Right after the wedding, I plan to fly to Amsterdam, where I will land very early in the morning at Schiphol International Airport. Then traveling by taxi, I will have to rush to the barge moored in the rustic canal town of Oude Wetering, where my bike will be waiting for me. By that time, my bike group will have already set off across the pastoral fields of Haarlemmermeer (Haarlem Lake), which might already be carpeted with blooming, brilliant tulips. I have estimated that they will have at least an hour head-start before I jump on my bike. We're supposed to meet by mid-morning inside the Garden of Keukenhof to enjoy the unprecedented floral display of blossoming tulips. On the following days according to our itinerary, we are to bike to southern Holland and cross the Belgian border, stopping in several dreamy medieval towns dotting the ancient Flemish landscape.

While zooming in and out of Google Maps over the provinces of North Holland, Netherlands and Flanders, Belgium, I jotted down notes of the country roads, intersections, dikes, and canals outside the medieval towns. I then turned on my Garmin bike GPS and tried to sync the routes and directions into the device. While biking in Provence, France last summer, my GPS was not entirely perfect, as it rerouted me and the group down the wrong path and added an extra 25 km to our distance just outside the dramatic medieval castle town of Grignan. We were lost among the vineyards and the aromatic lavender fields with no signs of life in sight. Since it was my fault misleading the group, I wanted to find a tavern and treat everybody to some good French wine. Later our charismatic guide, Virginie, jokingly called my GPS francophobic, since it could not harmonize with the French road network. 

I hope this turns out to be another exciting bike adventure through bucolic countryside imbued with postcard images of colorful tulips and giant windmills. And to linguistically prepare for this trip, I have systematically studied Dutch at home, which to anyone who already knows German or any of the Scandinavian languages, is not too difficult to learn. Dutch belongs to the Western Germanic Family, which includes German and English. Its cousin languages from the Northern Germanic Family include Norwegian, Danish, Swedish, and Icelandic. Therefore, there are a lot of overlapping homologies among all the Germanic languages, so proficiency in one language translates to confident learning in the other. If worse comes to worst and my Dutch is incomprehensible, I hope to be able to use either French or English, two languages I'm very comfortable with, in northern Belgium. At the end of my bike ride, I am going to look forward to meeting up with a friend of mine in Amsterdam, who is doing her cardiology fellowship at the University of Amsterdam.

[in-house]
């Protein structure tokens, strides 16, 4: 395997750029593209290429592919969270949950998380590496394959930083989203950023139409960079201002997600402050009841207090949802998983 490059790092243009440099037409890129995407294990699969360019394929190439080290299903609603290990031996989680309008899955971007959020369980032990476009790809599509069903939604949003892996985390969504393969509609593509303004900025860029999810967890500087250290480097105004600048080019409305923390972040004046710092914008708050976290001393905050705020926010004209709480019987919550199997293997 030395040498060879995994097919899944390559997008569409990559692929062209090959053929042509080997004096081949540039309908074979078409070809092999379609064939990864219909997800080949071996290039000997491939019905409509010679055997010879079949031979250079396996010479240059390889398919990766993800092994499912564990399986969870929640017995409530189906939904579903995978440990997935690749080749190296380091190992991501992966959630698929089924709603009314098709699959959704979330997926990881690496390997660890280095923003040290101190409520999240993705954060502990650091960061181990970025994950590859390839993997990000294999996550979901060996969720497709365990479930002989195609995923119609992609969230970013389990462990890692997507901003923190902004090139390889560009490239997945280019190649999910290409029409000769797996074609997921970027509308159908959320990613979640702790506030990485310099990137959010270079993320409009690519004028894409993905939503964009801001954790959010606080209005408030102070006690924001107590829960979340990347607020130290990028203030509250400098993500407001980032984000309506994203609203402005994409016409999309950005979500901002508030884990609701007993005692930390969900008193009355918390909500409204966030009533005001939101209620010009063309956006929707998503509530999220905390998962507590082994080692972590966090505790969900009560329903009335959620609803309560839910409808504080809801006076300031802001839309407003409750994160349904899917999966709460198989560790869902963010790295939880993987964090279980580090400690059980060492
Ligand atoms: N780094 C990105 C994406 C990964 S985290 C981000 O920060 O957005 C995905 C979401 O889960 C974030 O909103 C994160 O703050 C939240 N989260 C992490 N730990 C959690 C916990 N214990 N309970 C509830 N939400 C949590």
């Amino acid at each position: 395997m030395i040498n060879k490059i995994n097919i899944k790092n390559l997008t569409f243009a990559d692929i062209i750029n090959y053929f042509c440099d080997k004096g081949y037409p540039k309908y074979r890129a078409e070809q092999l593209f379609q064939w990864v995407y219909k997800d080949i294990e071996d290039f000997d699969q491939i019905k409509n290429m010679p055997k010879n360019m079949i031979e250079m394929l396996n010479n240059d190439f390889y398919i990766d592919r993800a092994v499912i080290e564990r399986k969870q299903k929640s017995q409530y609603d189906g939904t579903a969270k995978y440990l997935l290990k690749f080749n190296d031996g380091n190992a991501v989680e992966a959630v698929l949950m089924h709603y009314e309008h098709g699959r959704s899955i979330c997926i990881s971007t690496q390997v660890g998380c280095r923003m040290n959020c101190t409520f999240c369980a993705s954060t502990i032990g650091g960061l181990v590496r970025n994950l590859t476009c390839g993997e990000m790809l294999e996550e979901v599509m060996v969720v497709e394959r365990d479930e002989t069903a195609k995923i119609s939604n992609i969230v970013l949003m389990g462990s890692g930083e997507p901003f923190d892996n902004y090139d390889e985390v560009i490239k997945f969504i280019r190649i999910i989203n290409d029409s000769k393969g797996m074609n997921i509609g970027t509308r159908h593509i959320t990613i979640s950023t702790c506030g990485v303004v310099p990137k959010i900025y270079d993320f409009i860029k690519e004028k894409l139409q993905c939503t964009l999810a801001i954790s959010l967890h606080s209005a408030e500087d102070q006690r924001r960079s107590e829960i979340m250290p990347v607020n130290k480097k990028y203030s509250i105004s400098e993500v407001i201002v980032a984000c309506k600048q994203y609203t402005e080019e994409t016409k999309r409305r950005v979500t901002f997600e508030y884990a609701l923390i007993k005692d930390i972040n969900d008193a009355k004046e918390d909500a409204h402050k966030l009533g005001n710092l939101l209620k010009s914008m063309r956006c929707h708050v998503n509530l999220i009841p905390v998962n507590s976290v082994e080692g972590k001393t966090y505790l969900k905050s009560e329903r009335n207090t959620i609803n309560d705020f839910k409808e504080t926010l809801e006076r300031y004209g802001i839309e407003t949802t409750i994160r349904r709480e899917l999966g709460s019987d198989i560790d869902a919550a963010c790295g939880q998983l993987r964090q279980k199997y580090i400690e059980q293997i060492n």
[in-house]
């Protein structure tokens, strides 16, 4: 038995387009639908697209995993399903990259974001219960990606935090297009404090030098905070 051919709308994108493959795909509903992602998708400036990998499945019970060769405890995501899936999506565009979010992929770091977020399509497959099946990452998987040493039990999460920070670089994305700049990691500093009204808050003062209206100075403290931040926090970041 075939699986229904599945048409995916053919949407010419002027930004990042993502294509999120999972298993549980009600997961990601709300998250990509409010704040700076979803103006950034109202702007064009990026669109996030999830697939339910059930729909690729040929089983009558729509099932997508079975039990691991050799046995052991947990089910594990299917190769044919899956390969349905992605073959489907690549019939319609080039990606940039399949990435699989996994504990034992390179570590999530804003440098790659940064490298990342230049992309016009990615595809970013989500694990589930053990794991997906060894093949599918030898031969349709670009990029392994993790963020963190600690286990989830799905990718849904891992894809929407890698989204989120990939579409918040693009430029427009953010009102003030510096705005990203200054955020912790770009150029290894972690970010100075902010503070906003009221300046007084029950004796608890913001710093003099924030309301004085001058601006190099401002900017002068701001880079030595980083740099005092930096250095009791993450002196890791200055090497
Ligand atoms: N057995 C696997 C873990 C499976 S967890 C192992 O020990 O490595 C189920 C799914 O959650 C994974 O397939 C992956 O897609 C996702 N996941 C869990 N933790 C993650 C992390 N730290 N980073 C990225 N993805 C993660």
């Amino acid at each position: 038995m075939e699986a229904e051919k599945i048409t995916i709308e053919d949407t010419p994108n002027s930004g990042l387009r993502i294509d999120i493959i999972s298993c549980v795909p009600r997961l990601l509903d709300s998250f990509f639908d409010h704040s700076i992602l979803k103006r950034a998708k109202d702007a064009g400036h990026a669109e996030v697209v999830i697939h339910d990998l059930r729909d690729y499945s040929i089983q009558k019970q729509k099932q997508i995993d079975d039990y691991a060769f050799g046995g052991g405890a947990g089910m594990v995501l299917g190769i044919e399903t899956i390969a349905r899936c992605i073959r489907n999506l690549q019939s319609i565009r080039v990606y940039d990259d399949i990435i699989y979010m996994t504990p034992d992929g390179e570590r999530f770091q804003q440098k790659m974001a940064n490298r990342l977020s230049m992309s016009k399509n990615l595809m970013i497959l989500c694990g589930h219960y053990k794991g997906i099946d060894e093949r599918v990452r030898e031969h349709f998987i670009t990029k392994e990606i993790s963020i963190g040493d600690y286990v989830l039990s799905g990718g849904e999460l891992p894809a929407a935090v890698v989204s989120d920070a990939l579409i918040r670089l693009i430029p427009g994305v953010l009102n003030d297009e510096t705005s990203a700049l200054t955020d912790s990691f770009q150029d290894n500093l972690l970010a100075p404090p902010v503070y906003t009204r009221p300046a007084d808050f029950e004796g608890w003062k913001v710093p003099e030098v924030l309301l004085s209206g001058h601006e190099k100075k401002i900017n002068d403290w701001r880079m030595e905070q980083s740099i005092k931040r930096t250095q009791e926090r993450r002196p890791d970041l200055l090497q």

So, in a few moments, my short flight across the ocean will become a long journey of 13 years to meet up with special friends in Berlin, an anticipated piano performance to celebrate the joyous wedding of Claudia and Brent, a scenic bike ride across the low countries of Holland and Belgium, an opportunity to make new friends on the bike trip, and a reunion with another friend in the Dutch capital. A busy social and active agenda, indeed.

Boarding call for my transatlantic KLM Flight from Houston to Amsterdam. I reluctantly get up from the comfortable chair and proceed to my seat 1A on the plane. With internet connection permitting, I will try to update my blog as best as I can.

Bis dann! (GER)/Tot ziens! (NL)/Cheers! (ENG)



 

 
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Comments

ashish arya on

dude,
i dont get much of a chance to read your blogs, but this time i did. its breathtaking how one man can do all this - write influentially and simply elegant, take classic pictures that make me think again if i know the bright side of houston (from my houston city-like perspective), and enjoy the world with so much of meticulous planning despite being on a busy broken-heart-healer schedule! Wish you well my friend. I know they will have to create a special category for geniuses like you, apart from the category for Einsteins and Shakespeares! Enjoy the trip...